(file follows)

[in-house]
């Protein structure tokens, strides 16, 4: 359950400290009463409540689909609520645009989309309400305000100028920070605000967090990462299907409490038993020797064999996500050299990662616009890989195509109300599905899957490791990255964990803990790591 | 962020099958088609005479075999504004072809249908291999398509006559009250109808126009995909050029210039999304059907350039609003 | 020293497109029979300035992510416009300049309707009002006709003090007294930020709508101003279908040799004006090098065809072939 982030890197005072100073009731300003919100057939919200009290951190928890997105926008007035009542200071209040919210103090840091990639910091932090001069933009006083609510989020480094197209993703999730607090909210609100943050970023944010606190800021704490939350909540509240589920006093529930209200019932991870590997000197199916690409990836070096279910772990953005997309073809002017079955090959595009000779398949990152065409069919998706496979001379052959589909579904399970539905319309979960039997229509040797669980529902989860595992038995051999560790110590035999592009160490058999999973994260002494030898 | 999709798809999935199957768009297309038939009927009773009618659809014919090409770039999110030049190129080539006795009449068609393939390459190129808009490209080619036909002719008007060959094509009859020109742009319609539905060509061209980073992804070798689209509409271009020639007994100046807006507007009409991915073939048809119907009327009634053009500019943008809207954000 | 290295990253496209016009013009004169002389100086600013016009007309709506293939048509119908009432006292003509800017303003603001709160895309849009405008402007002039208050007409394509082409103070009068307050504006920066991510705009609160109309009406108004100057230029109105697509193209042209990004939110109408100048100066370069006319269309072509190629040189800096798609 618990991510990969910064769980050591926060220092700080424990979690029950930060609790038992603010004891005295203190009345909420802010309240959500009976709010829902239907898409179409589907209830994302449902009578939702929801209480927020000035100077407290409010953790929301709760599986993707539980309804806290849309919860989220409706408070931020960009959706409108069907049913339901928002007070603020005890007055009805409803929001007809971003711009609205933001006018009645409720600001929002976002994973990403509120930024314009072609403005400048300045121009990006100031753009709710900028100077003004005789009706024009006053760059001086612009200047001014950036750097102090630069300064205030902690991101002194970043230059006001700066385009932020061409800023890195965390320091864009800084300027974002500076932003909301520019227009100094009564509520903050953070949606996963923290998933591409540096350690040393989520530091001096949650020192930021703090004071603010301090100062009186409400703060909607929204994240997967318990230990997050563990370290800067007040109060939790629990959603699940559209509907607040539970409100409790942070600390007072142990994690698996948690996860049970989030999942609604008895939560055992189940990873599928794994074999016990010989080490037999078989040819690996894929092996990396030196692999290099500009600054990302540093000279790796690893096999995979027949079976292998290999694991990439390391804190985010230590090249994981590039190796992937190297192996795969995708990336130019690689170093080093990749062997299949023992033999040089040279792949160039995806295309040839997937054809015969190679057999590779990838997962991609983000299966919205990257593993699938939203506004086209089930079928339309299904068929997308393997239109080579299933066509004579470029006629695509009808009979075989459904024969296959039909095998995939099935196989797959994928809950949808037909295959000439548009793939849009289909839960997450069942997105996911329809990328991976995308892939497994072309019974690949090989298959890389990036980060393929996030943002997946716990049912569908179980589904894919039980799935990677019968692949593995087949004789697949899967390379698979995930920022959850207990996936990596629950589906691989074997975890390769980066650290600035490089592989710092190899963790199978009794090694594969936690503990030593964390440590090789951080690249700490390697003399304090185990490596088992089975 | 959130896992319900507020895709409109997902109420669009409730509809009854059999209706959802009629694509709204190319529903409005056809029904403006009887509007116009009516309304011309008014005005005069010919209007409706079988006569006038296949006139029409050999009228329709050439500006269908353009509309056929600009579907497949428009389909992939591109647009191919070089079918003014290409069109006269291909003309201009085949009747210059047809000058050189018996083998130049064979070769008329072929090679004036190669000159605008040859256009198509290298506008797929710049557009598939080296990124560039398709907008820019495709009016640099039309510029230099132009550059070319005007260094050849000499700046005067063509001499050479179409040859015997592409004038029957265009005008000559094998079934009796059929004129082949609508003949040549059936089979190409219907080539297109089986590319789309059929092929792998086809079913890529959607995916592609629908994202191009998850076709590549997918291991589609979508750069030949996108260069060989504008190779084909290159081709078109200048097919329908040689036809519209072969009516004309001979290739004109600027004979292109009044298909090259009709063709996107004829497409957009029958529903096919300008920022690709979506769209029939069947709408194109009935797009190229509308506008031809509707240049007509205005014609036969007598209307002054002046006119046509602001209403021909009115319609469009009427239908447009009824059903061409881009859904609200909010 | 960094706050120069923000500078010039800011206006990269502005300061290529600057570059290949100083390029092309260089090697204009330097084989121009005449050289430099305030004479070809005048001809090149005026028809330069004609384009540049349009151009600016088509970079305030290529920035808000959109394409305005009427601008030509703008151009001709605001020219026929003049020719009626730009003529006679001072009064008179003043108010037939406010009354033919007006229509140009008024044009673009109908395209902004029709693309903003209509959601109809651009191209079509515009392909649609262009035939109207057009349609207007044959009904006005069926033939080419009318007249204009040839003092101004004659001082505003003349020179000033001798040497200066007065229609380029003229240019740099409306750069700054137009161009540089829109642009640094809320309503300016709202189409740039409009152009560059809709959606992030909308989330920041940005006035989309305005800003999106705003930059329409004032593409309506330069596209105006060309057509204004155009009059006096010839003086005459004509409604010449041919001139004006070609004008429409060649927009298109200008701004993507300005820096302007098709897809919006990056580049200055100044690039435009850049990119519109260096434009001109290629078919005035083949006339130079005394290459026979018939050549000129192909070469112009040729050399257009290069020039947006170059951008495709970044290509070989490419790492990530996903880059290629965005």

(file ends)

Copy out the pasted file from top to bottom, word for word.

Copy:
[in-house]
């Protein structure tokens, strides 16, 4: 359950400290009463409540689909609520645009989309309400305000100028920070605000967090990462299907409490038993020797064999996500050299990662616009890989195509109300599905899957490791990255964990803990790591 | 962020099958088609005479075999504004072809249908291999398509006559009250109808126009995909050029210039999304059907350039609003 | 020293497109029979300035992510416009300049309707009002006709003090007294930020709508101003279908040799004006090098065809072939 982030890197005072100073009731300003919100057939919200009290951190928890997105926008007035009542200071209040919210103090840091990639910091932090001069933009006083609510989020480094197209993703999730607090909210609100943050970023944010606190800021704490939350909540509240589920006093529930209200019932991870590997000197199916690409990836070096279910772990953005997309073809002017079955090959595009000779398949990152065409069919998706496979001379052959589909579904399970539905319309979960039997229509040797669980529902989860595992038995051999560790110590035999592009160490058999999973994260002494030898 | 999709798809999935199957768009297309038939009927009773009618659809014919090409770039999110030049190129080539006795009449068609393939390459190129808009490209080619036909002719008007060959094509009859020109742009319609539905060509061209980073992804070798689209509409271009020639007994100046807006507007009409991915073939048809119907009327009634053009500019943008809207954000 | 290295990253496209016009013009004169002389100086600013016009007309709506293939048509119908009432006292003509800017303003603001709160895309849009405008402007002039208050007409394509082409103070009068307050504006920066991510705009609160109309009406108004100057230029109105697509193209042209990004939110109408100048100066370069006319269309072509190629040189800096798609 618990991510990969910064769980050591926060220092700080424990979690029950930060609790038992603010004891005295203190009345909420802010309240959500009976709010829902239907898409179409589907209830994302449902009578939702929801209480927020000035100077407290409010953790929301709760599986993707539980309804806290849309919860989220409706408070931020960009959706409108069907049913339901928002007070603020005890007055009805409803929001007809971003711009609205933001006018009645409720600001929002976002994973990403509120930024314009072609403005400048300045121009990006100031753009709710900028100077003004005789009706024009006053760059001086612009200047001014950036750097102090630069300064205030902690991101002194970043230059006001700066385009932020061409800023890195965390320091864009800084300027974002500076932003909301520019227009100094009564509520903050953070949606996963923290998933591409540096350690040393989520530091001096949650020192930021703090004071603010301090100062009186409400703060909607929204994240997967318990230990997050563990370290800067007040109060939790629990959603699940559209509907607040539970409100409790942070600390007072142990994690698996948690996860049970989030999942609604008895939560055992189940990873599928794994074999016990010989080490037999078989040819690996894929092996990396030196692999290099500009600054990302540093000279790796690893096999995979027949079976292998290999694991990439390391804190985010230590090249994981590039190796992937190297192996795969995708990336130019690689170093080093990749062997299949023992033999040089040279792949160039995806295309040839997937054809015969190679057999590779990838997962991609983000299966919205990257593993699938939203506004086209089930079928339309299904068929997308393997239109080579299933066509004579470029006629695509009808009979075989459904024969296959039909095998995939099935196989797959994928809950949808037909295959000439548009793939849009289909839960997450069942997105996911329809990328991976995308892939497994072309019974690949090989298959890389990036980060393929996030943002997946716990049912569908179980589904894919039980799935990677019968692949593995087949004789697949899967390379698979995930920022959850207990996936990596629950589906691989074997975890390769980066650290600035490089592989710092190899963790199978009794090694594969936690503990030593964390440590090789951080690249700490390697003399304090185990490596088992089975 | 959130896992319900507020895709409109997902109420669009409730509809009854059999209706959802009629694509709204190319529903409005056809029904403006009887509007116009009516309304011309008014005005005069010919209007409706079988006569006038296949006139029409050999009228329709050439500006269908353009509309056929600009579907497949428009389909992939591109647009191919070089079918003014290409069109006269291909003309201009085949009747210059047809000058050189018996083998130049064979070769008329072929090679004036190669000159605008040859256009198509290298506008797929710049557009598939080296990124560039398709907008820019495709009016640099039309510029230099132009550059070319005007260094050849000499700046005067063509001499050479179409040859015997592409004038029957265009005008000559094998079934009796059929004129082949609508003949040549059936089979190409219907080539297109089986590319789309059929092929792998086809079913890529959607995916592609629908994202191009998850076709590549997918291991589609979508750069030949996108260069060989504008190779084909290159081709078109200048097919329908040689036809519209072969009516004309001979290739004109600027004979292109009044298909090259009709063709996107004829497409957009029958529903096919300008920022690709979506769209029939069947709408194109009935797009190229509308506008031809509707240049007509205005014609036969007598209307002054002046006119046509602001209403021909009115319609469009009427239908447009009824059903061409881009859904609200909010 | 960094706050120069923000500078010039800011206006990269502005300061290529600057570059290949100083390029092309260089090697204009330097084989121009005449050289430099305030004479070809005048001809090149005026028809330069004609384009540049349009151009600016088509970079305030290529920035808000959109394409305005009427601008030509703008151009001709605001020219026929003049020719009626730009003529006679001072009064008179003043108010037939406010009354033919007006229509140009008024044009673009109908395209902004029709693309903003209509959601109809651009191209079509515009392909649609262009035939109207057009349609207007044959009904006005069926033939080419009318007249204009040839003092101004004659001082505003003349020179000033001798040497200066007065229609380029003229240019740099409306750069700054137009161009540089829109642009640094809320309503300016709202189409740039409009152009560059809709959606992030909308989330920041940005006035989309305005800003999106705003930059329409004032593409309506330069596209105006060309057509204004155009009059006096010839003086005459004509409604010449041919001139004006070609004008429409060649927009298109200008701004993507300005820096302007098709897809919006990056580049200055100044690039435009850049990119519109260096434009001109290629078919005035083949006339130079005394290459026979018939050549000129192909070469112009040729050399257009290069020039947006170059951008495709970044290509070989490419790492990530996903880059290629965005």